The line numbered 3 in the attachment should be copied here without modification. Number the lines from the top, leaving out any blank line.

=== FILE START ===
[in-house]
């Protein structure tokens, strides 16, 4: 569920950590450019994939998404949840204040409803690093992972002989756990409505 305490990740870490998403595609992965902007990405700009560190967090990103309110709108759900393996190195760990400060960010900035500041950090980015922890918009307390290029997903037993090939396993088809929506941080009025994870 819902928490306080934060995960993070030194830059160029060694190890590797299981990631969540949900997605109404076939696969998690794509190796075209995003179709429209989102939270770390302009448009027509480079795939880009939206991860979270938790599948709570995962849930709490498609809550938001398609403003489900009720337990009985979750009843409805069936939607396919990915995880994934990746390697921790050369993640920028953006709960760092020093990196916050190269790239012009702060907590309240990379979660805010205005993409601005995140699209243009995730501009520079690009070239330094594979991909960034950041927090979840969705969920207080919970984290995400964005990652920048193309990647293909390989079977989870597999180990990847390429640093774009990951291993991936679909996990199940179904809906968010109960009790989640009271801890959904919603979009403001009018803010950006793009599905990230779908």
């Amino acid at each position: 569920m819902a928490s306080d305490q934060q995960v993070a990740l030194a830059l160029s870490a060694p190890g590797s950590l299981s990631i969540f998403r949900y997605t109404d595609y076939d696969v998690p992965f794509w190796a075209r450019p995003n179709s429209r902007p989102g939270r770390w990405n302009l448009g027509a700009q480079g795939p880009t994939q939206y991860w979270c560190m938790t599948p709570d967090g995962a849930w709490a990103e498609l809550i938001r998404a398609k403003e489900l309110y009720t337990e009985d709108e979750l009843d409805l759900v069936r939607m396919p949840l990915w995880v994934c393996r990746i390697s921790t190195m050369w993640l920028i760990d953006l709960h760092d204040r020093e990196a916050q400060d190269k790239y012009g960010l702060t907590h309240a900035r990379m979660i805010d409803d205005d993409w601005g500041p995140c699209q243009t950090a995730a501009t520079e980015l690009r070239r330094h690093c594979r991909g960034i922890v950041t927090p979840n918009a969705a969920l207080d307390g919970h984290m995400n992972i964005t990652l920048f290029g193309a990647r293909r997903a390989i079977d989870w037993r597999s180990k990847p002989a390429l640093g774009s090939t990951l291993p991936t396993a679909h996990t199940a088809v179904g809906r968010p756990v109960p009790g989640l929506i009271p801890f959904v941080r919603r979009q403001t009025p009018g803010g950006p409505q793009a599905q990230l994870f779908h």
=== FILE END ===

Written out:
């Amino acid at each position: 569920m819902a928490s306080d305490q934060q995960v993070a990740l030194a830059l160029s870490a060694p190890g590797s950590l299981s990631i969540f998403r949900y997605t109404d595609y076939d696969v998690p992965f794509w190796a075209r450019p995003n179709s429209r902007p989102g939270r770390w990405n302009l448009g027509a700009q480079g795939p880009t994939q939206y991860w979270c560190m938790t599948p709570d967090g995962a849930w709490a990103e498609l809550i938001r998404a398609k403003e489900l309110y009720t337990e009985d709108e979750l009843d409805l759900v069936r939607m396919p949840l990915w995880v994934c393996r990746i390697s921790t190195m050369w993640l920028i760990d953006l709960h760092d204040r020093e990196a916050q400060d190269k790239y012009g960010l702060t907590h309240a900035r990379m979660i805010d409803d205005d993409w601005g500041p995140c699209q243009t950090a995730a501009t520079e980015l690009r070239r330094h690093c594979r991909g960034i922890v950041t927090p979840n918009a969705a969920l207080d307390g919970h984290m995400n992972i964005t990652l920048f290029g193309a990647r293909r997903a390989i079977d989870w037993r597999s180990k990847p002989a390429l640093g774009s090939t990951l291993p991936t396993a679909h996990t199940a088809v179904g809906r968010p756990v109960p009790g989640l929506i009271p801890f959904v941080r919603r979009q403001t009025p009018g803010g950006p409505q793009a599905q990230l994870f779908h």